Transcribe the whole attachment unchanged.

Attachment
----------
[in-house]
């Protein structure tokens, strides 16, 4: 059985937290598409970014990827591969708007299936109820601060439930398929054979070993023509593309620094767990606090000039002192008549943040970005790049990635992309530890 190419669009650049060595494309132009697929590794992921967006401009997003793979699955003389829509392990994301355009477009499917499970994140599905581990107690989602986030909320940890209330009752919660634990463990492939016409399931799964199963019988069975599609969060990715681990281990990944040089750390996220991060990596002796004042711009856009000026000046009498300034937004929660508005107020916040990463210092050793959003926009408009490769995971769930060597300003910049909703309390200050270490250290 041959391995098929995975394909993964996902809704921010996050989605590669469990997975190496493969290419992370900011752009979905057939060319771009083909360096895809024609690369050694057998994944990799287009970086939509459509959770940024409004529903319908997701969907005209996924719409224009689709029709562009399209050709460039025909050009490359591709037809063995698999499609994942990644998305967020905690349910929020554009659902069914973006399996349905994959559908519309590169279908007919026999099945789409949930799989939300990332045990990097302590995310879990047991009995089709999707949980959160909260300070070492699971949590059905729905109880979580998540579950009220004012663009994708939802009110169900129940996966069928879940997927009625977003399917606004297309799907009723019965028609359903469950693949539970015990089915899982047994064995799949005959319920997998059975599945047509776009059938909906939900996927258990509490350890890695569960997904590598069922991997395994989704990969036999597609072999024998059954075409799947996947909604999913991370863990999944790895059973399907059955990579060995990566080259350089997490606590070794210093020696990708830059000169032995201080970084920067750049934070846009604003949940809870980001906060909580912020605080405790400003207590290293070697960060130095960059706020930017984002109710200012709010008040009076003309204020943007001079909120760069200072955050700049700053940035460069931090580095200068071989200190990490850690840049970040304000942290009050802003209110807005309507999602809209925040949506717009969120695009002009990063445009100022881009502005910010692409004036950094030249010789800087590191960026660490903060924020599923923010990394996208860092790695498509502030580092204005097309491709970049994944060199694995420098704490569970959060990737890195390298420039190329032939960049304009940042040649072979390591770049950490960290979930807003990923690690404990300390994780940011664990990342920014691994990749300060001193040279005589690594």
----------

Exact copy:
[in-house]
């Protein structure tokens, strides 16, 4: 059985937290598409970014990827591969708007299936109820601060439930398929054979070993023509593309620094767990606090000039002192008549943040970005790049990635992309530890 190419669009650049060595494309132009697929590794992921967006401009997003793979699955003389829509392990994301355009477009499917499970994140599905581990107690989602986030909320940890209330009752919660634990463990492939016409399931799964199963019988069975599609969060990715681990281990990944040089750390996220991060990596002796004042711009856009000026000046009498300034937004929660508005107020916040990463210092050793959003926009408009490769995971769930060597300003910049909703309390200050270490250290 041959391995098929995975394909993964996902809704921010996050989605590669469990997975190496493969290419992370900011752009979905057939060319771009083909360096895809024609690369050694057998994944990799287009970086939509459509959770940024409004529903319908997701969907005209996924719409224009689709029709562009399209050709460039025909050009490359591709037809063995698999499609994942990644998305967020905690349910929020554009659902069914973006399996349905994959559908519309590169279908007919026999099945789409949930799989939300990332045990990097302590995310879990047991009995089709999707949980959160909260300070070492699971949590059905729905109880979580998540579950009220004012663009994708939802009110169900129940996966069928879940997927009625977003399917606004297309799907009723019965028609359903469950693949539970015990089915899982047994064995799949005959319920997998059975599945047509776009059938909906939900996927258990509490350890890695569960997904590598069922991997395994989704990969036999597609072999024998059954075409799947996947909604999913991370863990999944790895059973399907059955990579060995990566080259350089997490606590070794210093020696990708830059000169032995201080970084920067750049934070846009604003949940809870980001906060909580912020605080405790400003207590290293070697960060130095960059706020930017984002109710200012709010008040009076003309204020943007001079909120760069200072955050700049700053940035460069931090580095200068071989200190990490850690840049970040304000942290009050802003209110807005309507999602809209925040949506717009969120695009002009990063445009100022881009502005910010692409004036950094030249010789800087590191960026660490903060924020599923923010990394996208860092790695498509502030580092204005097309491709970049994944060199694995420098704490569970959060990737890195390298420039190329032939960049304009940042040649072979390591770049950490960290979930807003990923690690404990300390994780940011664990990342920014691994990749300060001193040279005589690594």